Deepfakes Are About To Make Evidence A Hell Of A Lot More Suspect
"Is this your client?" Those four words in conjunction with an easily swayed jury are the stuff of nightmares for a trial attorney. As often as it may be the case that some dude off the street was unfairly charged with a crime by some power-drunk cop, it is a lot harder to get traction on that argument when there's a picture or video of your client committing the act(s) they were accused of -- you can go from zealous defender of the downtrodden to a real-time rendition of Shaggy's "It Wasn't Me" that way. But lo, the reality of that worry is approaching quickly.[D]eepfakes, which have become more sophisticated and easier to create given the democratization of generative AI tools like Midjourney and DALL-E, are inevitably poised to permeate the legal process.Within the last year, at least two separate trials have included claims from opposing parties about the evidence presented being a deepfake--in a Tesla lawsuit involving Elon Musk, and in a case related to the Jan. 6 riots involving former President Barack Obama. While both judges determined that the evidence was not manufactured, attorneys and AI experts believe the instances are likely the prologue to a much longer problem.To be sure, its likely more AI-generated images will come into court as evidence. While some deepfakes will be caught by the first line of defense against inauthenticity--e-discovery professionals well-versed in the Federal Rules of Evidence (FRE)--others may be gatekept by a tech-savvy trial judge. Some deepfakes, however, will end up causing protracted "battles of experts," or leaving unwanted impressions on a jury.This bit of apparent sci-fi is worth taking seriously. Let's remember that AI-generated photos went from looking like real-time stroke symptoms:Name one thing in this photo pic.twitter.com/zgyE9rL2XP-- dumbass ass idiot (@melip0ne) April 23, 2019To this in a very short amount of time:Were you fooled by these AI-generated images of Pope Francis looking stylish in a puffer jacket? And should what some are calling "the first real mass-level AI misinformation case" be a cause for concern? https://t.co/UJViDIntAj-- New Scientist (@newscientist) March 27, 2023In passing, I'm sure we've all seen photos of politicians like this made by people who think referring to someone as Drump or Byeden constitutes a colorable argument:agreed
tell it to Trump......slamming DeSantis while kissing Newsome's ass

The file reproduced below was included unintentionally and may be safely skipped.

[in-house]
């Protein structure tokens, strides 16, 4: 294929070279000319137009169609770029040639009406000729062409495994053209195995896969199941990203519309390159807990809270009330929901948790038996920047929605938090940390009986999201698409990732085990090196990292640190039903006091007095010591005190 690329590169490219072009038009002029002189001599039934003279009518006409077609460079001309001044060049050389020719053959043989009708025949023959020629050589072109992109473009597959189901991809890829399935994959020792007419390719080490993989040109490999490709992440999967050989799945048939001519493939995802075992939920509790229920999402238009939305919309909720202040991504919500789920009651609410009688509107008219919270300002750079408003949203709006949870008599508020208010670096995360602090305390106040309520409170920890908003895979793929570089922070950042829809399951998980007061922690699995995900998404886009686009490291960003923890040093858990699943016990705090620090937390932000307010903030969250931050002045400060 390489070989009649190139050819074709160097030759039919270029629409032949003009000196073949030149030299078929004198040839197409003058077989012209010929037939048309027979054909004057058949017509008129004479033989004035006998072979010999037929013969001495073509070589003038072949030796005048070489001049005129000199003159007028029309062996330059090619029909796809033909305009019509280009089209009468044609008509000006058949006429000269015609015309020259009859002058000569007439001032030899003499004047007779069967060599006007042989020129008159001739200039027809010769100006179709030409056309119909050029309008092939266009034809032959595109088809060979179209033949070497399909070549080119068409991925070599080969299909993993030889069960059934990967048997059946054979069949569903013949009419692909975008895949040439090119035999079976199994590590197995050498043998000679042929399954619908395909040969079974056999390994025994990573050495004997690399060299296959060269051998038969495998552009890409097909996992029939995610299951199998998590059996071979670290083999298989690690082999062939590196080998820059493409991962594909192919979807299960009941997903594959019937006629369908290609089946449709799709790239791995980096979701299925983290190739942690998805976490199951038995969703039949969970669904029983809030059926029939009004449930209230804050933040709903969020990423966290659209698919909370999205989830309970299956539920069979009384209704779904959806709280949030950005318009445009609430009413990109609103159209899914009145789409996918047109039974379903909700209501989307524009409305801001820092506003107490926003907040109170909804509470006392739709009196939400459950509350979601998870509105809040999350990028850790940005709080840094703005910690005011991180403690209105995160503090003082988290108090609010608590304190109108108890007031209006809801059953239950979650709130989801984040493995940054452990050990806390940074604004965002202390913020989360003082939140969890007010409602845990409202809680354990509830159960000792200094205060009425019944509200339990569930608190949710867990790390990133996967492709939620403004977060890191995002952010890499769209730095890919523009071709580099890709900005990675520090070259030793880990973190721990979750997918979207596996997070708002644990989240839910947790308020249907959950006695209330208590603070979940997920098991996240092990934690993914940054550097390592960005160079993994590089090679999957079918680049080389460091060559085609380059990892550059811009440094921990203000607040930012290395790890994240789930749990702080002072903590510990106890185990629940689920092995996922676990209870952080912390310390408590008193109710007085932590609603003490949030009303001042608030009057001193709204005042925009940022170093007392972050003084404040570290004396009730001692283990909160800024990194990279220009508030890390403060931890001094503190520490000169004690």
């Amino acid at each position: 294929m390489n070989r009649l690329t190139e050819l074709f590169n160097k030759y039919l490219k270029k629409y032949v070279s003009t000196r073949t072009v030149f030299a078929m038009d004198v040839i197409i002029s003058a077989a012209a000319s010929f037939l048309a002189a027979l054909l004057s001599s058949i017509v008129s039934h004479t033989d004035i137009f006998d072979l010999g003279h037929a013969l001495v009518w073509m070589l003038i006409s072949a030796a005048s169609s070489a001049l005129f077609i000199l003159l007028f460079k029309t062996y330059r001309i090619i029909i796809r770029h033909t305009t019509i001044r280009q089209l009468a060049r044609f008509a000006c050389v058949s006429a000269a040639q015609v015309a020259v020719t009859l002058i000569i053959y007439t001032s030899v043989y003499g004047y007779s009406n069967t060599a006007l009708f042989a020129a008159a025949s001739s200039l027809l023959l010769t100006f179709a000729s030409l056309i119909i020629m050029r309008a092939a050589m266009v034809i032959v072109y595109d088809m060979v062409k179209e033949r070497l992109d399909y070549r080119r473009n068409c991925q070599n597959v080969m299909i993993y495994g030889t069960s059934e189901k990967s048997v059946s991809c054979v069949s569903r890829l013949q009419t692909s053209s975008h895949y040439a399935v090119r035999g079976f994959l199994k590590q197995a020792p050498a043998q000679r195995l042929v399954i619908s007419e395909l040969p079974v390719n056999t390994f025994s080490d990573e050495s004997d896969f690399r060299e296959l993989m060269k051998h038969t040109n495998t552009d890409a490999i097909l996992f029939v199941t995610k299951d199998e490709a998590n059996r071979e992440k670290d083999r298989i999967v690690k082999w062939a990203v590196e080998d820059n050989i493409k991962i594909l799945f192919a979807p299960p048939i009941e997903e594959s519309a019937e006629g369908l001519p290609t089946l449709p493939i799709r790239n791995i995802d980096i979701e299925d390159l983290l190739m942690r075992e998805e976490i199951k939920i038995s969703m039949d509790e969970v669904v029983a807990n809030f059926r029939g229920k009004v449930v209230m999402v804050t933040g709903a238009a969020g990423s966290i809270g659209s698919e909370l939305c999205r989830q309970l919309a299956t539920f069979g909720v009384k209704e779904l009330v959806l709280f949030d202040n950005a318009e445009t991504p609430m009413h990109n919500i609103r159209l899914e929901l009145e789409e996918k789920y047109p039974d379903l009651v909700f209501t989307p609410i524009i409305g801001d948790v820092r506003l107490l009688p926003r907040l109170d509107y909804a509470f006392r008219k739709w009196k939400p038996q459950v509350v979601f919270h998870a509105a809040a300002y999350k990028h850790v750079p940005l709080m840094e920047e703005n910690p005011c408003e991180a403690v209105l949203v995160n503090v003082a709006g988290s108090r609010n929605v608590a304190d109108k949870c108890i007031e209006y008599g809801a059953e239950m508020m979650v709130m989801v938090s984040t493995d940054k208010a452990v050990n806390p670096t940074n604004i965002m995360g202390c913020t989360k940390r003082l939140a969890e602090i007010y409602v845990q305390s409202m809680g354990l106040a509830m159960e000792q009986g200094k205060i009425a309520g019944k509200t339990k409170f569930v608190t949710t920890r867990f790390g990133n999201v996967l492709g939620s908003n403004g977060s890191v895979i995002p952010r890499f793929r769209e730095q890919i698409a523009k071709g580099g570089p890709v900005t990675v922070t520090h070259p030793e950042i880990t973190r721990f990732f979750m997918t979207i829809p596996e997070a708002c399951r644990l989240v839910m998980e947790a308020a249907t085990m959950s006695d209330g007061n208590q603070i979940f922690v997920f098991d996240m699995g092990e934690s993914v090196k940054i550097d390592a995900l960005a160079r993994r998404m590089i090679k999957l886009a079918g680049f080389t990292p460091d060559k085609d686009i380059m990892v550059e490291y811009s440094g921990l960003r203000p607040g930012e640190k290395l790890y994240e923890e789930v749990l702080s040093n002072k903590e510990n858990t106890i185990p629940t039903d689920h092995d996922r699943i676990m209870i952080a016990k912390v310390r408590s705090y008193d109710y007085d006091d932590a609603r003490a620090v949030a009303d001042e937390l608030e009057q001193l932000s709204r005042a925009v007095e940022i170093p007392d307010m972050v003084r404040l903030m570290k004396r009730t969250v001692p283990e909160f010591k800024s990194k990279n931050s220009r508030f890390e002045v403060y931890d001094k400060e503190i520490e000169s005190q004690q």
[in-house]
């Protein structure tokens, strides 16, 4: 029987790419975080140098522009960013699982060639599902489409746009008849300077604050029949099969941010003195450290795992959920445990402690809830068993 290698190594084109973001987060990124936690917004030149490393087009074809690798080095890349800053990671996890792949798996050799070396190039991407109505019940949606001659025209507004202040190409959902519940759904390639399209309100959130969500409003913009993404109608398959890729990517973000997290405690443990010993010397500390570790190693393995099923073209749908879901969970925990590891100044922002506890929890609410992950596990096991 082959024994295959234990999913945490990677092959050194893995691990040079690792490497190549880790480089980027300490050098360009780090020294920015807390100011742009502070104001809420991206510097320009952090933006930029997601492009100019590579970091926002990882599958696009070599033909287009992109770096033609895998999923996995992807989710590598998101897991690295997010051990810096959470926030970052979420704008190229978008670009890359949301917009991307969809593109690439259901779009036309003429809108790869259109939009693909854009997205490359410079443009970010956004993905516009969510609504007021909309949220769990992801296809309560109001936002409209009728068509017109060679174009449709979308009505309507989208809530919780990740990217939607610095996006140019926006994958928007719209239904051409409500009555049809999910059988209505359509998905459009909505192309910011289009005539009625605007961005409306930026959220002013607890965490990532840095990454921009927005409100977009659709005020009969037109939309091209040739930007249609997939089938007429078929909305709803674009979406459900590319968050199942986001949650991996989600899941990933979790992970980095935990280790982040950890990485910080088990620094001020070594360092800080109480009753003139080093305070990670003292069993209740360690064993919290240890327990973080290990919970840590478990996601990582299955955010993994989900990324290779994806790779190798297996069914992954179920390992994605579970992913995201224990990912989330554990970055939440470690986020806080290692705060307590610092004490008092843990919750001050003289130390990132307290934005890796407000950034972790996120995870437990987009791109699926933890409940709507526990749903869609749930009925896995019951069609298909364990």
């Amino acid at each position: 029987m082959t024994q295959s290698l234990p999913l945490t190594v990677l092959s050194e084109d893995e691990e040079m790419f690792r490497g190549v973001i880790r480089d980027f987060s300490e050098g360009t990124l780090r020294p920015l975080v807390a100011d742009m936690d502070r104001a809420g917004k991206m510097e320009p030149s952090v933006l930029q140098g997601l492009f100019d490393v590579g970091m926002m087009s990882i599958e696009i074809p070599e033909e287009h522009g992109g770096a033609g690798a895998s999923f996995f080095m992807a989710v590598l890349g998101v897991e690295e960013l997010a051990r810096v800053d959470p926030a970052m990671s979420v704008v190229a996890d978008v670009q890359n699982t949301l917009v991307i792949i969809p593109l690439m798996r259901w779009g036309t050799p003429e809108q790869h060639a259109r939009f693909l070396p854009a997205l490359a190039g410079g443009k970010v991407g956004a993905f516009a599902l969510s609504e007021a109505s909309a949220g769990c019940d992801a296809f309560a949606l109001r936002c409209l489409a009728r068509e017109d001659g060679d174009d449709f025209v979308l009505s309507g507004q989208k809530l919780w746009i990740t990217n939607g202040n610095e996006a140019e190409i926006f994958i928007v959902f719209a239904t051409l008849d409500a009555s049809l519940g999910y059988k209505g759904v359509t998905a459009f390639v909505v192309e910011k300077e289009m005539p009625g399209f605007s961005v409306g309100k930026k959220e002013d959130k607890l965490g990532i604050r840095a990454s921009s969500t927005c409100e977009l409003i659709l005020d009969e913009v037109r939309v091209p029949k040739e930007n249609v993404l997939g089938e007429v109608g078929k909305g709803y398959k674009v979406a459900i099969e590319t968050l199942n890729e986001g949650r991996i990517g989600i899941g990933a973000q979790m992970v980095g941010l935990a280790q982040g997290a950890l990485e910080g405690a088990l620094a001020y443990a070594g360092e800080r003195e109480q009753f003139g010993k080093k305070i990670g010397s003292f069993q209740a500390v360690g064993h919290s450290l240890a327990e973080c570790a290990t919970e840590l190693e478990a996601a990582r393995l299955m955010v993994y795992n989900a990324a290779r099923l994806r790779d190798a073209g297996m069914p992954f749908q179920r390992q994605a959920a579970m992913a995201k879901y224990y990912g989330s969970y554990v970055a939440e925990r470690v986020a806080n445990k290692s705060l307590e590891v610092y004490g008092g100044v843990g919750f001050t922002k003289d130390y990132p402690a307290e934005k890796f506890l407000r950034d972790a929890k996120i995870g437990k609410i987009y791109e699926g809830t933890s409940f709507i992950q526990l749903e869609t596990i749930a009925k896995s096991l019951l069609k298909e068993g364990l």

DESPICABLE pic.twitter.com/FJ5pfcYdXq-- Edmund Wright (@CEdmundWright) April 24, 2023But do you want to be the attorney in a divorce proceeding a few years from now when tech even better than this produces a picture of your client French kissing their not-spouse? I'll admit that unless your client has a lot of game, the judge is not likely to believe that your client was actually caught kissing Mila Kunis or something, but what about if the deepfake is something much more plausible like one of your client's coworkers? And as easy as it is to just believe that if people really pay attention that they'd be able to distinguish between the real and the fakes..."I applied as a cheeky monkey, to find out, if the competitions are prepared for AI images to enter."A German artist has rejected an award from a prestigious international photography competition after revealing that his submission was generated by AI. https://t.co/4qGjDVbrGb pic.twitter.com/JFXE7dfkgL-- CNN (@CNN) April 19, 2023The deepfake threat isn't limited to just photographs either:Hackers can mimic people you know by using AI to copy their voice and an app to change the caller ID. "When I do that type of attack, every single time, the person falls for it," said Rachel Tobac, an ethical hacker trying to raise awareness about scams. https://t.co/1cbZIDUUXj pic.twitter.com/xdTZ0sArTk-- 60 Minutes (@60Minutes) May 21, 2023If you want to put your win/loss record on the notion that juries on average are better at determining the veracity of photographs or audio than whoever the people are that are judging prestigious international photography competitions or have their hard earned cash on the line, be my guest.This is just the start:Lee Tiedrich, a professor of ethical technology at Duke Law and a former partner at Covington & Burling, told Legaltech News that the quality of audio and visual deepfakes is only improving, and the judicial authentication process isn't necessarily equipped to cope just yet."At the end of the day, jurors are humans," she said. And "first impressions" are hard to shake, similar to the impact of the Pope in the puffer jacket, or fake pictures of former President Trump being arrested, she said."Not only do I worry that a jury won't be able to unwind" the emotions they may feel seeing a fake image of someone attacking someone else, or a recording saying something threatening, but "if this gets to the point where we don't have ways to quickly authenticate [evidence], I worry about access to justice issues, prolonged trials and ultimately, you end up with an expensive 'Battle of Experts.'"Fortunately, the penchant for analogical and adapting thinking that runs through lawyers like a pox has already led to some potent defenses against fabricated evidence:Ron Hedges, a former magistrate judge for the District of New Jersey and the principal at Ronald J. Hedges, told Legaltech News that he believes the main issue around deepfakes in court is going to end up being about authentication, and then about admissibility.The "gatekeeper" so to speak when it comes to authentication would be the e-discovery teams, he said. Whereas when it comes to admissibility, it would have to be the judge."Number one: we've got existing rules that courts are going to have to use, because I don't see any new rules coming down," Hedges said, referring specifically to Federal Rules of Evidence Rule 901. "That's a whole series of rules about authentication.For now, Hedges believes the current FRE 901 series, which includes admissibility of computer generated information in Rule 13 and 14, may be enough to guide judges dealing with potential deepfake evidence.The problem is likely going to be about long, drawn-out e-discovery battles, especially among technical experts, he said.Until the courts figure this out, try not to piss off anybody who's really good with photoshop or Midjourney.Deepfakes Are Coming to Courts. Are Judges, Juries and Lawyers Ready? [Law.com][photo2]Chris Williams became a social media manager and assistant editor for Above the Law in June 2021. Prior to joining the staff, he moonlighted as a minor Memelord(TM) in the Facebook group Law School Memes for Edgy T14s. He endured Missouri long enough to graduate from Washington University in St. Louis School of Law. He is a former boatbuilder who cannot swim, a published author on critical race theory, philosophy, and humor, and has a love for cycling that occasionally annoys his peers. You can reach him by email at [email protected] and by tweet at @WritesForRent.